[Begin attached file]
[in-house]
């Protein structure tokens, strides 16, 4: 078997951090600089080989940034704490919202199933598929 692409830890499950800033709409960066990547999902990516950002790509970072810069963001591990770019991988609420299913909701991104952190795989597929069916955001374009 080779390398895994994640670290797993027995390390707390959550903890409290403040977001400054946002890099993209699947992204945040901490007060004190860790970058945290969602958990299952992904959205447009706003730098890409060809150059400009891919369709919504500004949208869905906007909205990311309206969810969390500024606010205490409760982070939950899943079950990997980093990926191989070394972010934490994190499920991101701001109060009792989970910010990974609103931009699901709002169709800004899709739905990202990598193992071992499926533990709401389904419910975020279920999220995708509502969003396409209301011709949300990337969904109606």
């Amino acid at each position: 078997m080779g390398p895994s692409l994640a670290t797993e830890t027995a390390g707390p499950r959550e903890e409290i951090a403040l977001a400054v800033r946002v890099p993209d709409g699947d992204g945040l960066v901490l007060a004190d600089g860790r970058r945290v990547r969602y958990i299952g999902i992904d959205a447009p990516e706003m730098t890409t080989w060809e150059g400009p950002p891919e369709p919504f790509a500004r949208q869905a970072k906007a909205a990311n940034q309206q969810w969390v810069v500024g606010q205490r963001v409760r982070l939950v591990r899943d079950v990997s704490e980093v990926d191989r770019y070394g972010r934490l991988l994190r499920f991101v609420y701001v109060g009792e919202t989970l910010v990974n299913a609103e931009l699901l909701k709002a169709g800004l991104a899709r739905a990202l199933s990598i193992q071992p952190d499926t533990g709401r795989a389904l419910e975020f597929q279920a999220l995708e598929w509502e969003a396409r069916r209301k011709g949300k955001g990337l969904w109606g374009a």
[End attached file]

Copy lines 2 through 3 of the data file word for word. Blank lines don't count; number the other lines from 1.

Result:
């Protein structure tokens, strides 16, 4: 078997951090600089080989940034704490919202199933598929 692409830890499950800033709409960066990547999902990516950002790509970072810069963001591990770019991988609420299913909701991104952190795989597929069916955001374009 080779390398895994994640670290797993027995390390707390959550903890409290403040977001400054946002890099993209699947992204945040901490007060004190860790970058945290969602958990299952992904959205447009706003730098890409060809150059400009891919369709919504500004949208869905906007909205990311309206969810969390500024606010205490409760982070939950899943079950990997980093990926191989070394972010934490994190499920991101701001109060009792989970910010990974609103931009699901709002169709800004899709739905990202990598193992071992499926533990709401389904419910975020279920999220995708509502969003396409209301011709949300990337969904109606």
């Amino acid at each position: 078997m080779g390398p895994s692409l994640a670290t797993e830890t027995a390390g707390p499950r959550e903890e409290i951090a403040l977001a400054v800033r946002v890099p993209d709409g699947d992204g945040l960066v901490l007060a004190d600089g860790r970058r945290v990547r969602y958990i299952g999902i992904d959205a447009p990516e706003m730098t890409t080989w060809e150059g400009p950002p891919e369709p919504f790509a500004r949208q869905a970072k906007a909205a990311n940034q309206q969810w969390v810069v500024g606010q205490r963001v409760r982070l939950v591990r899943d079950v990997s704490e980093v990926d191989r770019y070394g972010r934490l991988l994190r499920f991101v609420y701001v109060g009792e919202t989970l910010v990974n299913a609103e931009l699901l909701k709002a169709g800004l991104a899709r739905a990202l199933s990598i193992q071992p952190d499926t533990g709401r795989a389904l419910e975020f597929q279920a999220l995708e598929w509502e969003a396409r069916r209301k011709g949300k955001g990337l969904w109606g374009a």